As a result of that letter I got 14 Oklahoma entries inside a week. The duel was on – the losing team (Memphis vs. Tulsa) had to allow the winning team to reach into their tackle boxes and take any lure they wanted. After the whole shebang was over, all in fun, everyone ate dinner, belched, and left . . . except for one guy, Bob Cobb. He still sat there writing on his notepad. I introduced myself, and then hired him for less money than he was making. I did that with everyone though, because I didn’t want them to work with me for more money, but for more opportunity. It worked, too. I wanted people who were motivated by the opportunity to do something that had never been done before. Bob gave up a heck of a career and moved his family.
Bernie: That may be your strongest virtue – you assembled so many quality people, to realize the dream I guess.
Ray: Sure, they saw the dream, and saw the heat coming off of it. That’s very attractive to people. I agree that is my greatest strength. I could never have done it without the team. I’ve got limitations. I’m good at what I do, but I recognize my limitations.
Bernie: Harold Sharp was your first tournament director.
Ray: He’s the guy you should talk to. He read about the first tournament in the newspaper and promptly signed up for the second one on Smith Lake in northern Alabama. During the tournament I had a newspaper writer out in a boat to get a feel for what we were doing – he didn’t know a bass from a bull’s ass.
I looked back into a cove and saw a boat that looked like this Harold Sharp guy I’d met the day before. We eased in close enough to holler and I asked Harold how he was doing and told him the gentleman in my boat wanted to see him catch a fish. “Sure thing,” Harold said. He made a cast with a topwater back into the cove and I swear, he popped that little bait twice and a fish just unloaded on it – he caught a six-pound bass! The newspaper guy said, “Okay, I’ve got enough,” so I took him to shore and unloaded him. Harold caught the biggest bass of the tournament on that cast and the rest is history.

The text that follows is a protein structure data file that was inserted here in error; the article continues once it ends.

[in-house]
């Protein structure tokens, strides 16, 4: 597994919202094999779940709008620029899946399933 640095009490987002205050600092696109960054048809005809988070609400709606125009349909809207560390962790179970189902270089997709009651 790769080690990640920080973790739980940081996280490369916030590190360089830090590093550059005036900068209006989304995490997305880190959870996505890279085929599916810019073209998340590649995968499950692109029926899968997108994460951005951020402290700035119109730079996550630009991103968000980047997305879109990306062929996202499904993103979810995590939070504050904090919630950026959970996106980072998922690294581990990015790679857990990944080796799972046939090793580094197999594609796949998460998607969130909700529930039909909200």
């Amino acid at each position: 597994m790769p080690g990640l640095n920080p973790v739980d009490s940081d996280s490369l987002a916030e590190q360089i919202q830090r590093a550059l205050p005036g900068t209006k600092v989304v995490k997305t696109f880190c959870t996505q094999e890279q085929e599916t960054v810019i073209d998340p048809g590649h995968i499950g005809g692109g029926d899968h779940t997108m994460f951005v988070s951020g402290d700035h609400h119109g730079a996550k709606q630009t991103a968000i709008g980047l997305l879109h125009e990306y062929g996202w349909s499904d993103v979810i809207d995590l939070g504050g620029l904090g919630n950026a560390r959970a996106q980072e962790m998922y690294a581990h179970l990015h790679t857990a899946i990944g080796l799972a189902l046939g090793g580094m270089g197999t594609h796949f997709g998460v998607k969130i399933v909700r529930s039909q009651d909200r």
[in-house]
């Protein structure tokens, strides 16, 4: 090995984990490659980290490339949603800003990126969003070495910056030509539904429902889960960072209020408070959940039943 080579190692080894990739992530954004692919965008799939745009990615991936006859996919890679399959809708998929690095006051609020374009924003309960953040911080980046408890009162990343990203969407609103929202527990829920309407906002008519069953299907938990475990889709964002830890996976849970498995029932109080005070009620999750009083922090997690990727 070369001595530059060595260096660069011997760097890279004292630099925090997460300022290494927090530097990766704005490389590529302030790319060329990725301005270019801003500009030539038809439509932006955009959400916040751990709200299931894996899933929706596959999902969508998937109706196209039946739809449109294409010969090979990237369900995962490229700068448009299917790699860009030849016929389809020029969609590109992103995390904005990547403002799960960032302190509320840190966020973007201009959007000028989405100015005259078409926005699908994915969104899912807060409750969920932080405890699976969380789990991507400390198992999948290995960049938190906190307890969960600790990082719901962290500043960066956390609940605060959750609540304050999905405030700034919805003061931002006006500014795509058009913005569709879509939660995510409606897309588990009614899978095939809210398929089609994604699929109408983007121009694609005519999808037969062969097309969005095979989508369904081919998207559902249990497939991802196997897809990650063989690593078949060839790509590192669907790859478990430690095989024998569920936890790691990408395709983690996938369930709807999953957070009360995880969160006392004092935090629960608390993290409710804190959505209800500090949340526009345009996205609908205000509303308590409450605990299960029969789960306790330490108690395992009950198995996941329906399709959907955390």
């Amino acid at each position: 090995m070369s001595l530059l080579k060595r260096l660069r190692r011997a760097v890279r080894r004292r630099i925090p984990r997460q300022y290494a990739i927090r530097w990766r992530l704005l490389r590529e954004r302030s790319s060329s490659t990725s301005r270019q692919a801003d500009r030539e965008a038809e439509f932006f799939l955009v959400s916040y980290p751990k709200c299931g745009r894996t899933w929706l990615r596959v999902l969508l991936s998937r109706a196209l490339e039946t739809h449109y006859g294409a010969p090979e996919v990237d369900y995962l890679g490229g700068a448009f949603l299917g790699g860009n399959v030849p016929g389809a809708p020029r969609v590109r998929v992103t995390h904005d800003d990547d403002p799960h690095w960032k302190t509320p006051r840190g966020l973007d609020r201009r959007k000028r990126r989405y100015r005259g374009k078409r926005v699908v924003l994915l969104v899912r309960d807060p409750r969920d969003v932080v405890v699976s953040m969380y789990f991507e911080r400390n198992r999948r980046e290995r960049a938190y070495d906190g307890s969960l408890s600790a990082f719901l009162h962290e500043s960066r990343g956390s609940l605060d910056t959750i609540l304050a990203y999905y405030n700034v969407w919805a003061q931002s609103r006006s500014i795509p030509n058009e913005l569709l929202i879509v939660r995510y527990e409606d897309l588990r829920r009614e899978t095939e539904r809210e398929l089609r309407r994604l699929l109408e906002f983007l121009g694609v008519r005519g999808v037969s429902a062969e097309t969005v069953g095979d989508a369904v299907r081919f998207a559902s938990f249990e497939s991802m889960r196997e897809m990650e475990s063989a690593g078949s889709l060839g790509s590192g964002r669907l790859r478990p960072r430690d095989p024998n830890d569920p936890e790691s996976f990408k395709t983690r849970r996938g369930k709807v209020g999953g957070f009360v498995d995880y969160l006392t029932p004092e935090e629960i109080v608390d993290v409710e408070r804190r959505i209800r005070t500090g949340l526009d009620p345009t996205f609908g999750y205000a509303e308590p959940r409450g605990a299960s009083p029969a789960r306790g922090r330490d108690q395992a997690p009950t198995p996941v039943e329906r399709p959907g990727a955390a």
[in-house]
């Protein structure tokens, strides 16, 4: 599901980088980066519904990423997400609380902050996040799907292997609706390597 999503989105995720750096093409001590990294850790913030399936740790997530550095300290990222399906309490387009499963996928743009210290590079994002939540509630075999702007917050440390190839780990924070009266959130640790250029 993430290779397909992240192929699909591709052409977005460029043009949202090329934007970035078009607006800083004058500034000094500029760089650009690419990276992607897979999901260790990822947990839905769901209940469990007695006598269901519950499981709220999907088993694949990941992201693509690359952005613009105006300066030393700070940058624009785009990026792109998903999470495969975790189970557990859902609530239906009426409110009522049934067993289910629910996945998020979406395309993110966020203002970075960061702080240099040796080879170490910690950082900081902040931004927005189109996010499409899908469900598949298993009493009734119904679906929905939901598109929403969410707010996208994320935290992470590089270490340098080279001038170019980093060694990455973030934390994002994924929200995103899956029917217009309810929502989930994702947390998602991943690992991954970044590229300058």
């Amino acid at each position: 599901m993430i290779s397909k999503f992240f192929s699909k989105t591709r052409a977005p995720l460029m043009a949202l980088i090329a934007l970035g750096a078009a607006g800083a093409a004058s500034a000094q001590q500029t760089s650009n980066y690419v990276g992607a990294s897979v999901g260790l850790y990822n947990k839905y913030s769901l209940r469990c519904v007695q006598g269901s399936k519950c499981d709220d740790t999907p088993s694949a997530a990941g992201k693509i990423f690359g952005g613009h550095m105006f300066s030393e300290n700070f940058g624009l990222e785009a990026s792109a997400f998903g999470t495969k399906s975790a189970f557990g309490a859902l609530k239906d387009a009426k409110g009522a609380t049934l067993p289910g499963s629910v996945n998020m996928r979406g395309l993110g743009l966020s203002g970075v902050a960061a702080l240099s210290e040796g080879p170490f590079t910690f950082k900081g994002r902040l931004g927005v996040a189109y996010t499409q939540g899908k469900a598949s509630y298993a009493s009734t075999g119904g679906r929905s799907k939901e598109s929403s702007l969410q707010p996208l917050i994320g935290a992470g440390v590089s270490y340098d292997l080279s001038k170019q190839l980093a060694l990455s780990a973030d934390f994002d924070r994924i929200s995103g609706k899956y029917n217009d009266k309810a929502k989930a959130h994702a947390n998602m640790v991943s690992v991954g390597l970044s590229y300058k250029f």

Harold was on fire with the whole idea and put together his own bass club and was the first one to affiliate with Ray Scott and BASS. He’d constantly write to tell me he wanted to work for BASS but I couldn’t afford him. The Mississippi Association of Bass Clubs was copying my deal a bit, so I started catch-and-release. Anyway, they asked the Mississippi Governor not to let BASS release fish – it embarrassed them because they didn’t release fish. We’d released fish for two tournaments and now they were telling us we had to kill them.
So we met with the Governor’s appointee in charge of conversation, Avery Wood. I asked him to explain why we couldn’t release fish and he just kept saying we couldn’t. Harold and I told Wood that we’d bought licenses, and we could do with the fish what we wanted. That ended that; we weren’t going to kill them. They finally agreed but had a truck there to take all the live fish. I never objected to that. Do experiments or whatever, just don’t waste the fish. I found out later they released them in a very shallow fenced area; it was hot weather so a lot of fish died, but 30 pounds or so lived.